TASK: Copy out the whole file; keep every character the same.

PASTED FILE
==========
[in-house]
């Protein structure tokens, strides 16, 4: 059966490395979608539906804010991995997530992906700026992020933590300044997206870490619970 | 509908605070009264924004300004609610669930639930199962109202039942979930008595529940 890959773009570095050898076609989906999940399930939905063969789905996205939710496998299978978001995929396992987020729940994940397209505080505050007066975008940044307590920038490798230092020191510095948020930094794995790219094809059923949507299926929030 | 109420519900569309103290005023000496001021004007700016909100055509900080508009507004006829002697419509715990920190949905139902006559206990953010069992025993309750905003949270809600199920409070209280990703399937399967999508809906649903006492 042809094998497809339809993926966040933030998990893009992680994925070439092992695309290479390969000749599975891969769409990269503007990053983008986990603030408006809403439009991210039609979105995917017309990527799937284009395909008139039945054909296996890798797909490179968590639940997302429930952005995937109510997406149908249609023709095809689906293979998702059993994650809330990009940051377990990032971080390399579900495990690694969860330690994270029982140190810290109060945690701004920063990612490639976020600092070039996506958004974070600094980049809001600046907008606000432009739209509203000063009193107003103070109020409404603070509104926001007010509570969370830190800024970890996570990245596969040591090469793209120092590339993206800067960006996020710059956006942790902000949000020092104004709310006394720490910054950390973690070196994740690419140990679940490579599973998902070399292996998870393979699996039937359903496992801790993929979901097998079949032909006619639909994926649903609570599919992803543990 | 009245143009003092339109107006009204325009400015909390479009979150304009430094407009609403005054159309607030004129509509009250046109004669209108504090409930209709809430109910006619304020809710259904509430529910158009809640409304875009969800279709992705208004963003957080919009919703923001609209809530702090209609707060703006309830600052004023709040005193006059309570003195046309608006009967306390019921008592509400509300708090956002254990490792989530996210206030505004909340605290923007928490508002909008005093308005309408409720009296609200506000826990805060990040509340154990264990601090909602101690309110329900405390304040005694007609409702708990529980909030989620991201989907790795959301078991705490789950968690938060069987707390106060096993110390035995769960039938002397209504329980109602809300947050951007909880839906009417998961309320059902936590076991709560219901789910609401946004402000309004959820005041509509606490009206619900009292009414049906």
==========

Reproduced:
[in-house]
């Protein structure tokens, strides 16, 4: 059966490395979608539906804010991995997530992906700026992020933590300044997206870490619970 | 509908605070009264924004300004609610669930639930199962109202039942979930008595529940 890959773009570095050898076609989906999940399930939905063969789905996205939710496998299978978001995929396992987020729940994940397209505080505050007066975008940044307590920038490798230092020191510095948020930094794995790219094809059923949507299926929030 | 109420519900569309103290005023000496001021004007700016909100055509900080508009507004006829002697419509715990920190949905139902006559206990953010069992025993309750905003949270809600199920409070209280990703399937399967999508809906649903006492 042809094998497809339809993926966040933030998990893009992680994925070439092992695309290479390969000749599975891969769409990269503007990053983008986990603030408006809403439009991210039609979105995917017309990527799937284009395909008139039945054909296996890798797909490179968590639940997302429930952005995937109510997406149908249609023709095809689906293979998702059993994650809330990009940051377990990032971080390399579900495990690694969860330690994270029982140190810290109060945690701004920063990612490639976020600092070039996506958004974070600094980049809001600046907008606000432009739209509203000063009193107003103070109020409404603070509104926001007010509570969370830190800024970890996570990245596969040591090469793209120092590339993206800067960006996020710059956006942790902000949000020092104004709310006394720490910054950390973690070196994740690419140990679940490579599973998902070399292996998870393979699996039937359903496992801790993929979901097998079949032909006619639909994926649903609570599919992803543990 | 009245143009003092339109107006009204325009400015909390479009979150304009430094407009609403005054159309607030004129509509009250046109004669209108504090409930209709809430109910006619304020809710259904509430529910158009809640409304875009969800279709992705208004963003957080919009919703923001609209809530702090209609707060703006309830600052004023709040005193006059309570003195046309608006009967306390019921008592509400509300708090956002254990490792989530996210206030505004909340605290923007928490508002909008005093308005309408409720009296609200506000826990805060990040509340154990264990601090909602101690309110329900405390304040005694007609409702708990529980909030989620991201989907790795959301078991705490789950968690938060069987707390106060096993110390035995769960039938002397209504329980109602809300947050951007909880839906009417998961309320059902936590076991709560219901789910609401946004402000309004959820005041509509606490009206619900009292009414049906």